The most recent blogs at Green Building Advisor

Rainwater Collection Lowers the Impact on a Coastal Site

Posted on April 30, 2015 by Stephen Sullivan in Green Building Blog

I was honored when longtime friend Laura Sewall invited me to design her house at Small Point, Maine. Set at the mouth of the Sprague River as it spills into the Atlantic, the site witnesses the daily ebb and flow of the ocean’s tides in a vast estuary. Laura saw this dramatic site, the setting for generations of family summer retreats, as a precious gift from her ancestors.

Lstiburek’s Ideal Double-Stud Wall Design

Posted on April 29, 2015 by Allison A. Bailes III, PhD, GBA Advisor in Building Science

Joe Lstiburek called me last week to set the record straight. I had written an article about a study of moisture in double-stud walls in a Massachusetts home, and his company, Building Science Corporation (BSC), had done the research as part of the Building America program. They found elevated moisture content in the cold, exterior sheathing, and Joe wanted to make sure everyone knew, "I would never build that wall because I consider it too risky."

New Passive House Rules Take Effect

Posted on April 28, 2015 by Scott Gibson in Green Building Blog

Until now, anyone planning to build to the PassivhausA residential building construction standard requiring very low levels of air leakage, very high levels of insulation, and windows with a very low U-factor. Developed in the early 1990s by Bo Adamson and Wolfgang Feist, the standard is now promoted by the Passivhaus Institut in Darmstadt, Germany. To meet the standard, a home must have an infiltration rate no greater than 0.60 AC/H @ 50 pascals, a maximum annual heating energy use of 15 kWh per square meter (4,755 Btu per square foot), a maximum annual cooling energy use of 15 kWh per square meter (1.39 kWh per square foot), and maximum source energy use for all purposes of 120 kWh per square meter (11.1 kWh per square foot). The standard recommends, but does not require, a maximum design heating load of 10 W per square meter and windows with a maximum U-factor of 0.14. The Passivhaus standard was developed for buildings in central and northern Europe; efforts are underway to clarify the best techniques to achieve the standard for buildings in hot climates. performance standard had a single set of rules to follow. Whether you lived in San Diego or International Falls, Minnesota, buildings could use only a certain amount of energy for heating and cooling, and were allowed a very specific amount of air leakage in the building envelopeExterior components of a house that provide protection from colder (and warmer) outdoor temperatures and precipitation; includes the house foundation, framed exterior walls, roof or ceiling, and insulation, and air sealing materials..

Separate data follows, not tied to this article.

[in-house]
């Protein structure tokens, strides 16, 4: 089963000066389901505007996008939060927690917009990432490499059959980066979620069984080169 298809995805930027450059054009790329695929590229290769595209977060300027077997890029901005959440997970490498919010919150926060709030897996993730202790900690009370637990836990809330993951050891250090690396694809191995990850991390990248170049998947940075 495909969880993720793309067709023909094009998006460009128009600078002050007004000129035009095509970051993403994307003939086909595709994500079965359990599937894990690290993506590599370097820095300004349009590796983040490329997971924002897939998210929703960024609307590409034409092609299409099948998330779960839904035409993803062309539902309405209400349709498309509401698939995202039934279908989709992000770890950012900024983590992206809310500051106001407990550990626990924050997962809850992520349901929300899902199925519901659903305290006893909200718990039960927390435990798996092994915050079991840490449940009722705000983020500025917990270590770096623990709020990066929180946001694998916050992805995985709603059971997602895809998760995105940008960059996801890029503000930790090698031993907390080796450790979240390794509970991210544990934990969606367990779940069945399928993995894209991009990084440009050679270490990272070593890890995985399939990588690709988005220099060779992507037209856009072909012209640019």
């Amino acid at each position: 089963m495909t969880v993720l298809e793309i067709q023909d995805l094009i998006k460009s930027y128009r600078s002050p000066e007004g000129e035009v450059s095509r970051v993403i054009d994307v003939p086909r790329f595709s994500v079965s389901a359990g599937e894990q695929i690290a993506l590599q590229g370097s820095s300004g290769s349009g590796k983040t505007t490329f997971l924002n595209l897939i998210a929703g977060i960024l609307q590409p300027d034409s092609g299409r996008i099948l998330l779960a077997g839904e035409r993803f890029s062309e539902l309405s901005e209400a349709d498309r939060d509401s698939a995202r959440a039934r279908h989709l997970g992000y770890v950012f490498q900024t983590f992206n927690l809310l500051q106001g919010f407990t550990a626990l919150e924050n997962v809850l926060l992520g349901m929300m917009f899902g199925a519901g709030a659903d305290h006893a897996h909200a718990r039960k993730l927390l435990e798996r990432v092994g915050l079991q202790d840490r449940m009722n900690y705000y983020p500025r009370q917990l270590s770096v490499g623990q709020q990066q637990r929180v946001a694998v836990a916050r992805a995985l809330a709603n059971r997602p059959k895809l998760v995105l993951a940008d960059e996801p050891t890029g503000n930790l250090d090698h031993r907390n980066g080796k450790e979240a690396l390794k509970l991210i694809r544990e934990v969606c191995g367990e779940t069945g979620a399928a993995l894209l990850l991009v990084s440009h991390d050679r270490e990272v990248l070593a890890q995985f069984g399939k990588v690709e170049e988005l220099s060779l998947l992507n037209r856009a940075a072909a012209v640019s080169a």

Is a Ground-Source Heat Pump My Best Bet?

Posted on April 27, 2015 by Scott Gibson in Q&A Spotlight

Cathleen Dalmeida is budgeting for a heating and cooling system as part of an energy retrofit and is wondering whether a heat pumpHeating and cooling system in which specialized refrigerant fluid in a sealed system is alternately evaporated and condensed, changing its state from liquid to vapor by altering its pressure; this phase change allows heat to be transferred into or out of the house. See air-source heat pump and ground-source heat pump. is part of her future. An obvious question: How much do they cost?